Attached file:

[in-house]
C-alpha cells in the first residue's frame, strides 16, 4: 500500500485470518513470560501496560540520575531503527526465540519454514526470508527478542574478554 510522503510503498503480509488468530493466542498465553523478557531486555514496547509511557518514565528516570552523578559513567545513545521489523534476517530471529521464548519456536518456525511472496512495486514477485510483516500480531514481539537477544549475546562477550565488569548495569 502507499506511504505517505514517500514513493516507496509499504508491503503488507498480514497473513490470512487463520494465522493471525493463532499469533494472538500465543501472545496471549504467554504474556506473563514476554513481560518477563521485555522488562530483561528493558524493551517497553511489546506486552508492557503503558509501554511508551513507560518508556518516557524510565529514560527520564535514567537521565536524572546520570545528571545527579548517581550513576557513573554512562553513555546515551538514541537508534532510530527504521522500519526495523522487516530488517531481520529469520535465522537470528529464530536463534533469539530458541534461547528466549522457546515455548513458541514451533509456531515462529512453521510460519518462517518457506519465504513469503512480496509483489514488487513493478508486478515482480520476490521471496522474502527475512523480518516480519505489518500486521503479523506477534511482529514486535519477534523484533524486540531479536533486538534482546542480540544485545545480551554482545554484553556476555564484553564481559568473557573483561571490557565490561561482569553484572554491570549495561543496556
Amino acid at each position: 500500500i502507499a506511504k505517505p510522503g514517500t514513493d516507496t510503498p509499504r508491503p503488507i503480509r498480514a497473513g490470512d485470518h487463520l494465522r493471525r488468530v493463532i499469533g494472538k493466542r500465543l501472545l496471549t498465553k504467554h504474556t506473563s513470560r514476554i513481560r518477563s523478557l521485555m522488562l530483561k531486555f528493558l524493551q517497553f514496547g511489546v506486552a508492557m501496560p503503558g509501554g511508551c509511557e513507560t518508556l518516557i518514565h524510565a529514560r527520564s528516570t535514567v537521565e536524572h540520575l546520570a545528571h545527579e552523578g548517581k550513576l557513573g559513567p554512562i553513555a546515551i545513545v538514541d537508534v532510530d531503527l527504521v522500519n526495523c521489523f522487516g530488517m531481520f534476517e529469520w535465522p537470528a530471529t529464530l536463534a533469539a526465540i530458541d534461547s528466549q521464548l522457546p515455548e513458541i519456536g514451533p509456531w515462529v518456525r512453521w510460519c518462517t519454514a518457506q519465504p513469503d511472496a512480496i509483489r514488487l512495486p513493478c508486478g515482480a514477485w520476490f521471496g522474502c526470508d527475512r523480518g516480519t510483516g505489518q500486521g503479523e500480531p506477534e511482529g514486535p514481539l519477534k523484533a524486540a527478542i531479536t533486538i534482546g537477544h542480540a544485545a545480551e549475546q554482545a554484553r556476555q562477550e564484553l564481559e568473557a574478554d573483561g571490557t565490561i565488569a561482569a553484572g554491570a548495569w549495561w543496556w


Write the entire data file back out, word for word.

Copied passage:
[in-house]
C-alpha cells in the first residue's frame, strides 16, 4: 500500500485470518513470560501496560540520575531503527526465540519454514526470508527478542574478554 510522503510503498503480509488468530493466542498465553523478557531486555514496547509511557518514565528516570552523578559513567545513545521489523534476517530471529521464548519456536518456525511472496512495486514477485510483516500480531514481539537477544549475546562477550565488569548495569 502507499506511504505517505514517500514513493516507496509499504508491503503488507498480514497473513490470512487463520494465522493471525493463532499469533494472538500465543501472545496471549504467554504474556506473563514476554513481560518477563521485555522488562530483561528493558524493551517497553511489546506486552508492557503503558509501554511508551513507560518508556518516557524510565529514560527520564535514567537521565536524572546520570545528571545527579548517581550513576557513573554512562553513555546515551538514541537508534532510530527504521522500519526495523522487516530488517531481520529469520535465522537470528529464530536463534533469539530458541534461547528466549522457546515455548513458541514451533509456531515462529512453521510460519518462517518457506519465504513469503512480496509483489514488487513493478508486478515482480520476490521471496522474502527475512523480518516480519505489518500486521503479523506477534511482529514486535519477534523484533524486540531479536533486538534482546542480540544485545545480551554482545554484553556476555564484553564481559568473557573483561571490557565490561561482569553484572554491570549495561543496556
Amino acid at each position: 500500500i502507499a506511504k505517505p510522503g514517500t514513493d516507496t510503498p509499504r508491503p503488507i503480509r498480514a497473513g490470512d485470518h487463520l494465522r493471525r488468530v493463532i499469533g494472538k493466542r500465543l501472545l496471549t498465553k504467554h504474556t506473563s513470560r514476554i513481560r518477563s523478557l521485555m522488562l530483561k531486555f528493558l524493551q517497553f514496547g511489546v506486552a508492557m501496560p503503558g509501554g511508551c509511557e513507560t518508556l518516557i518514565h524510565a529514560r527520564s528516570t535514567v537521565e536524572h540520575l546520570a545528571h545527579e552523578g548517581k550513576l557513573g559513567p554512562i553513555a546515551i545513545v538514541d537508534v532510530d531503527l527504521v522500519n526495523c521489523f522487516g530488517m531481520f534476517e529469520w535465522p537470528a530471529t529464530l536463534a533469539a526465540i530458541d534461547s528466549q521464548l522457546p515455548e513458541i519456536g514451533p509456531w515462529v518456525r512453521w510460519c518462517t519454514a518457506q519465504p513469503d511472496a512480496i509483489r514488487l512495486p513493478c508486478g515482480a514477485w520476490f521471496g522474502c526470508d527475512r523480518g516480519t510483516g505489518q500486521g503479523e500480531p506477534e511482529g514486535p514481539l519477534k523484533a524486540a527478542i531479536t533486538i534482546g537477544h542480540a544485545a545480551e549475546q554482545a554484553r556476555q562477550e564484553l564481559e568473557a574478554d573483561g571490557t565490561i565488569a561482569a553484572g554491570a548495569w549495561w543496556w